use Math::BigFloat lib => 'Foo,Math::BigInt::Bar';
Calc.pm uses as internal format an array of elements of some decimal base (usually 1e7, but this might be differen for some systems) with the least significant digit first, while BitVect.pm uses a bit vector of base 2, most significant bit first. Other modules might use even different means of representing the numbers. See the respective module documentation for further details.
Please note that Math::BigFloat does not use the denoted library itself, but it merely passes the lib argument to Math::BigInt. So, instead of the need to do:
use Math::BigInt lib => 'GMP'; use Math::BigFloat;
you can roll it all into one line:
use Math::BigFloat lib => 'GMP';
It is also possible to just require Math::BigFloat:
require Math::BigFloat;
This will load the neccessary things (like BigInt) when they are needed, and automatically.
Use the lib, Luke! And see Using Math::BigInt::Lite for more details than you ever wanted to know about loading a different library.
It is possible to use the Math::BigInt::Lite manpage with Math::BigFloat:
# 1 use Math::BigFloat with => 'Math::BigInt::Lite';
There is no need to ``use Math::BigInt'' or ``use Math::BigInt::Lite'', but you can combine these if you want. For instance, you may want to use Math::BigInt objects in your main script, too.
# 2 use Math::BigInt; use Math::BigFloat with => 'Math::BigInt::Lite';
Of course, you can combine this with the lib
parameter.
# 3 use Math::BigFloat with => 'Math::BigInt::Lite', lib => 'GMP,Pari';
There is no need for a ``use Math::BigInt;'' statement, even if you want to use Math::BigInt's, since Math::BigFloat will needs Math::BigInt and thus always loads it. But if you add it, add it before:
# 4 use Math::BigInt; use Math::BigFloat with => 'Math::BigInt::Lite', lib => 'GMP,Pari';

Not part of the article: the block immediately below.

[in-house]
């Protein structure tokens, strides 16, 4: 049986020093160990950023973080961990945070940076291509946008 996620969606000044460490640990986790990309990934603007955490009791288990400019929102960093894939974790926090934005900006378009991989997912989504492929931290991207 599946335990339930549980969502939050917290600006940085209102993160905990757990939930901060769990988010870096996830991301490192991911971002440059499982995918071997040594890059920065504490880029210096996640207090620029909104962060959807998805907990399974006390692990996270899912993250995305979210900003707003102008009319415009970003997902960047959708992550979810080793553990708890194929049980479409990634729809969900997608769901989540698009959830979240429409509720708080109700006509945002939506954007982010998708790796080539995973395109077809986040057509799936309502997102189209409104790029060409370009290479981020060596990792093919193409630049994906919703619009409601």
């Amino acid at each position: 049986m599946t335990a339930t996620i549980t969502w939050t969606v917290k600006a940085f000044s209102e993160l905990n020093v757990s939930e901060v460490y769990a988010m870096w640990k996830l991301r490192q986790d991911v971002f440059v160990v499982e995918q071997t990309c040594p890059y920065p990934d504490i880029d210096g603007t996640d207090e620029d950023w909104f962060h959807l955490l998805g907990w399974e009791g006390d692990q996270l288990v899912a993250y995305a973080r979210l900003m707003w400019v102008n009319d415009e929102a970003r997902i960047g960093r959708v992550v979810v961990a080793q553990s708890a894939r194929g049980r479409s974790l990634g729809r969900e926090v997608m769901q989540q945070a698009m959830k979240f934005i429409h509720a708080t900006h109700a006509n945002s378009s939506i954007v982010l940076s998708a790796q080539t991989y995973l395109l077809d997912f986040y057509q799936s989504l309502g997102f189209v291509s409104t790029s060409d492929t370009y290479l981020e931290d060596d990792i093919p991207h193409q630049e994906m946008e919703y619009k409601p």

Notice that the module with the last lib
will ``win'' and thus
it's lib will be used if the lib is available:
# 5 use Math::BigInt lib => 'Bar,Baz'; use Math::BigFloat with => 'Math::BigInt::Lite', lib => 'Foo';
That would try to load Foo, Bar, Baz and Calc (in that order). Or in other words, Math::BigFloat will try to retain previously loaded libs when you don't specify it onem but if you specify one, it will try to load them.
Actually, the lib loading order would be ``Bar,Baz,Calc'', and then ``Foo,Bar,Baz,Calc'', but independend of which lib exists, the result is the same as trying the latter load alone, except for the fact that one of Bar or Baz might be loaded needlessly in an intermidiate step (and thus hang around and waste memory). If neither Bar nor Baz exist (or don't work/compile), they will still be tried to be loaded, but this is not as time/memory consuming as actually loading one of them. Still, this type of usage is not recommended due to these issues.
The old way (loading the lib only in BigInt) still works though:
# 6 use Math::BigInt lib => 'Bar,Baz'; use Math::BigFloat;
You can even load Math::BigInt afterwards:
# 7 use Math::BigFloat; use Math::BigInt lib => 'Bar,Baz';
But this has the same problems like #5, it will first load Calc (Math::BigFloat needs Math::BigInt and thus loads it) and then later Bar or Baz, depending on which of them works and is usable/loadable. Since this loads Calc unnecc., it is not recommended.
Since it also possible to just require Math::BigFloat, this poses the question about what libary this will use:
require Math::BigFloat; my $x = Math::BigFloat>new(123); $x += 123;
It will use Calc. Please note that the call to import()
is still done, but
only when you use for the first time some Math::BigFloat math (it is triggered
via any constructor, so the first time you create a Math::BigFloat, the load
will happen in the background). This means:
require Math::BigFloat; Math::BigFloat>import ( lib => 'Foo,Bar' );